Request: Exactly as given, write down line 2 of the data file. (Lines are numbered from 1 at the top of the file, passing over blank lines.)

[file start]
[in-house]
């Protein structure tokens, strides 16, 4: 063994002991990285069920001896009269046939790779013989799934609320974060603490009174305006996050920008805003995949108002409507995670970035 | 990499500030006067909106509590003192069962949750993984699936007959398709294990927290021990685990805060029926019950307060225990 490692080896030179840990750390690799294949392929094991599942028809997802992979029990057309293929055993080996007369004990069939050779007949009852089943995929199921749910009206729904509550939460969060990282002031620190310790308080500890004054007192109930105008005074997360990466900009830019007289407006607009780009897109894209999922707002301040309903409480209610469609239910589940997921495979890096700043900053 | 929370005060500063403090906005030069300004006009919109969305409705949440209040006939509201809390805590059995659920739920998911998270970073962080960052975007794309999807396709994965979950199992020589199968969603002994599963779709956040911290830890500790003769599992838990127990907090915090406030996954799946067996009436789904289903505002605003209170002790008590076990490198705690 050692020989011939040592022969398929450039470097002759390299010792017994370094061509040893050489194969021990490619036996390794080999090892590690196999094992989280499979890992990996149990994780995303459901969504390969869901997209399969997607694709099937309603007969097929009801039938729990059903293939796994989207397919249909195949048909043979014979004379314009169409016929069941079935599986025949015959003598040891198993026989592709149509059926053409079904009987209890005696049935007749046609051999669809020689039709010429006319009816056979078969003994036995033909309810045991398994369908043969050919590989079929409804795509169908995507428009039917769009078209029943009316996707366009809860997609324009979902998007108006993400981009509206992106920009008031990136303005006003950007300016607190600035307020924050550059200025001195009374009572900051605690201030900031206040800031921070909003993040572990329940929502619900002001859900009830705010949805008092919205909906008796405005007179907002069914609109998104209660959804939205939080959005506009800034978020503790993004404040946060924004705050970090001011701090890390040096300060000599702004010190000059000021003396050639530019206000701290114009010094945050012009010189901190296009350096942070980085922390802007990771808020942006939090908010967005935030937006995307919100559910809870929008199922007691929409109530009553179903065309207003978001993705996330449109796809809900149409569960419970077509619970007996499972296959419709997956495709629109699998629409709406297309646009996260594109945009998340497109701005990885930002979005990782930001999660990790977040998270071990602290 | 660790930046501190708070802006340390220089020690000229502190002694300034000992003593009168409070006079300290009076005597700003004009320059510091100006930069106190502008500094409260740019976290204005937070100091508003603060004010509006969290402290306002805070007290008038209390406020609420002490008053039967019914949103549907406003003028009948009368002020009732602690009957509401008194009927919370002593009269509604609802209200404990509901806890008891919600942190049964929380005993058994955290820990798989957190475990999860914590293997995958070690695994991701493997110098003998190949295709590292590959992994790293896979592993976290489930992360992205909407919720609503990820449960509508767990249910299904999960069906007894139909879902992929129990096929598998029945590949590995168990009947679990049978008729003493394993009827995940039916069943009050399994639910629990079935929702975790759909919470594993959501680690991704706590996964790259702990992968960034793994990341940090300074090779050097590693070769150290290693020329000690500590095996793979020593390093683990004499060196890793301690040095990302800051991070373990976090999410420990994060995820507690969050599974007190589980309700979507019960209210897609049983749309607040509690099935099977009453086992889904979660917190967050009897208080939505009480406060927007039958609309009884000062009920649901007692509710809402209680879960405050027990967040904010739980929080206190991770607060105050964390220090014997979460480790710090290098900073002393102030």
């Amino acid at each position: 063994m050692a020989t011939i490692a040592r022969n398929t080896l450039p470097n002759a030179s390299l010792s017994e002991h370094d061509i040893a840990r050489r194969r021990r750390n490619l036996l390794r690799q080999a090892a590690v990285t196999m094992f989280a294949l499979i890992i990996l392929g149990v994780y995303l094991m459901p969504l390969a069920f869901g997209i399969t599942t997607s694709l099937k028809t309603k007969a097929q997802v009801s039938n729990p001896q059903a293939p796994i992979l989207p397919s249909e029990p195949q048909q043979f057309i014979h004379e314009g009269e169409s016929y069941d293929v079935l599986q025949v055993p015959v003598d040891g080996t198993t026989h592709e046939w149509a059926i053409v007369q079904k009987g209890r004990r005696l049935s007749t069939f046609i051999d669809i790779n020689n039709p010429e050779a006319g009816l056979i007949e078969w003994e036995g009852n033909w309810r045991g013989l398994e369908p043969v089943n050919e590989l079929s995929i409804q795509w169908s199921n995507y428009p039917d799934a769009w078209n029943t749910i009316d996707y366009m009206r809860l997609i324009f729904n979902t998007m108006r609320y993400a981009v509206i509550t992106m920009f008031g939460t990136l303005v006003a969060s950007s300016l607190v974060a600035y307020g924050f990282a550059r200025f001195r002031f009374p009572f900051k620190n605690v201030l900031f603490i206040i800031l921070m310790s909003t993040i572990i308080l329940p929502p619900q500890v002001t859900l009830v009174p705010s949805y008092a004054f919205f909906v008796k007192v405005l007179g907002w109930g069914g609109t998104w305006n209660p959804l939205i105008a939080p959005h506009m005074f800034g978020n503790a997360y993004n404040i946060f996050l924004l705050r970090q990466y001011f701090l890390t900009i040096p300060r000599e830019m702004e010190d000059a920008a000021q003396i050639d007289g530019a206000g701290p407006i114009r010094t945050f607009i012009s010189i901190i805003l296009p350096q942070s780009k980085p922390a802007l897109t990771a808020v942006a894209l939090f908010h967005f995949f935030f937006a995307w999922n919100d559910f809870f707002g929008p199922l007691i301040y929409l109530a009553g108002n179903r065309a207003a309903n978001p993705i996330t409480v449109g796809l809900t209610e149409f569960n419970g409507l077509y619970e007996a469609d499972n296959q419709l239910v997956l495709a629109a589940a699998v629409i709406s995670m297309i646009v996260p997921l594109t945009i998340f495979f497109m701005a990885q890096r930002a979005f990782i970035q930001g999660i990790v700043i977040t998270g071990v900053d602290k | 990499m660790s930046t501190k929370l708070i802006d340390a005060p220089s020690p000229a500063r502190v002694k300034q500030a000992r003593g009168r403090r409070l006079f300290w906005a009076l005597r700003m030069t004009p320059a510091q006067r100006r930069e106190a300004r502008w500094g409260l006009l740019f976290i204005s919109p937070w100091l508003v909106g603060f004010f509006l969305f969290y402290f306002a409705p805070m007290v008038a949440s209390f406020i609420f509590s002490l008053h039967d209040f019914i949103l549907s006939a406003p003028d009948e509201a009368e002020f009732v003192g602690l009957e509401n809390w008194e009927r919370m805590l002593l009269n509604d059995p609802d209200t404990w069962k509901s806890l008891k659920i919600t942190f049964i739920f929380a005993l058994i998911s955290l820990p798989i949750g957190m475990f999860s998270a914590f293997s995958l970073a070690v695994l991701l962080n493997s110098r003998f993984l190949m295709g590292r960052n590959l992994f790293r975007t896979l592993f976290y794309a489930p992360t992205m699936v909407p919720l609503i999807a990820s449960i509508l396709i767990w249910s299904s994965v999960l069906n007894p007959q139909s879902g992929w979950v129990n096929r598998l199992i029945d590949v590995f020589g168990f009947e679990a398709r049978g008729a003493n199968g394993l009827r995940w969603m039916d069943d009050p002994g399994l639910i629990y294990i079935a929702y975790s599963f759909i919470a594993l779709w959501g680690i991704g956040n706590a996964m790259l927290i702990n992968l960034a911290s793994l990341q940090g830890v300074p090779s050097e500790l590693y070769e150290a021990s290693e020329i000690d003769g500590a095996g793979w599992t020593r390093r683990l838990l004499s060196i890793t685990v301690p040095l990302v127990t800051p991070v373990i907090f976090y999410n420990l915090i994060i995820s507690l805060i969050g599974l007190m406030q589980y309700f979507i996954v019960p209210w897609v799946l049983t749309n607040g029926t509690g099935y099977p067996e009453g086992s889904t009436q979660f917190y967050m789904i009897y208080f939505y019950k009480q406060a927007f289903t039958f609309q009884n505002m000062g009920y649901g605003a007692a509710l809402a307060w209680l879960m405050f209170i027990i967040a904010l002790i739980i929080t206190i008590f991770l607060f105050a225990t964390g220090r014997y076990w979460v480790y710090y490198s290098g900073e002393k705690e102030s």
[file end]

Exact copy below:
């Protein structure tokens, strides 16, 4: 063994002991990285069920001896009269046939790779013989799934609320974060603490009174305006996050920008805003995949108002409507995670970035 | 990499500030006067909106509590003192069962949750993984699936007959398709294990927290021990685990805060029926019950307060225990 490692080896030179840990750390690799294949392929094991599942028809997802992979029990057309293929055993080996007369004990069939050779007949009852089943995929199921749910009206729904509550939460969060990282002031620190310790308080500890004054007192109930105008005074997360990466900009830019007289407006607009780009897109894209999922707002301040309903409480209610469609239910589940997921495979890096700043900053 | 929370005060500063403090906005030069300004006009919109969305409705949440209040006939509201809390805590059995659920739920998911998270970073962080960052975007794309999807396709994965979950199992020589199968969603002994599963779709956040911290830890500790003769599992838990127990907090915090406030996954799946067996009436789904289903505002605003209170002790008590076990490198705690 050692020989011939040592022969398929450039470097002759390299010792017994370094061509040893050489194969021990490619036996390794080999090892590690196999094992989280499979890992990996149990994780995303459901969504390969869901997209399969997607694709099937309603007969097929009801039938729990059903293939796994989207397919249909195949048909043979014979004379314009169409016929069941079935599986025949015959003598040891198993026989592709149509059926053409079904009987209890005696049935007749046609051999669809020689039709010429006319009816056979078969003994036995033909309810045991398994369908043969050919590989079929409804795509169908995507428009039917769009078209029943009316996707366009809860997609324009979902998007108006993400981009509206992106920009008031990136303005006003950007300016607190600035307020924050550059200025001195009374009572900051605690201030900031206040800031921070909003993040572990329940929502619900002001859900009830705010949805008092919205909906008796405005007179907002069914609109998104209660959804939205939080959005506009800034978020503790993004404040946060924004705050970090001011701090890390040096300060000599702004010190000059000021003396050639530019206000701290114009010094945050012009010189901190296009350096942070980085922390802007990771808020942006939090908010967005935030937006995307919100559910809870929008199922007691929409109530009553179903065309207003978001993705996330449109796809809900149409569960419970077509619970007996499972296959419709997956495709629109699998629409709406297309646009996260594109945009998340497109701005990885930002979005990782930001999660990790977040998270071990602290 | 660790930046501190708070802006340390220089020690000229502190002694300034000992003593009168409070006079300290009076005597700003004009320059510091100006930069106190502008500094409260740019976290204005937070100091508003603060004010509006969290402290306002805070007290008038209390406020609420002490008053039967019914949103549907406003003028009948009368002020009732602690009957509401008194009927919370002593009269509604609802209200404990509901806890008891919600942190049964929380005993058994955290820990798989957190475990999860914590293997995958070690695994991701493997110098003998190949295709590292590959992994790293896979592993976290489930992360992205909407919720609503990820449960509508767990249910299904999960069906007894139909879902992929129990096929598998029945590949590995168990009947679990049978008729003493394993009827995940039916069943009050399994639910629990079935929702975790759909919470594993959501680690991704706590996964790259702990992968960034793994990341940090300074090779050097590693070769150290290693020329000690500590095996793979020593390093683990004499060196890793301690040095990302800051991070373990976090999410420990994060995820507690969050599974007190589980309700979507019960209210897609049983749309607040509690099935099977009453086992889904979660917190967050009897208080939505009480406060927007039958609309009884000062009920649901007692509710809402209680879960405050027990967040904010739980929080206190991770607060105050964390220090014997979460480790710090290098900073002393102030």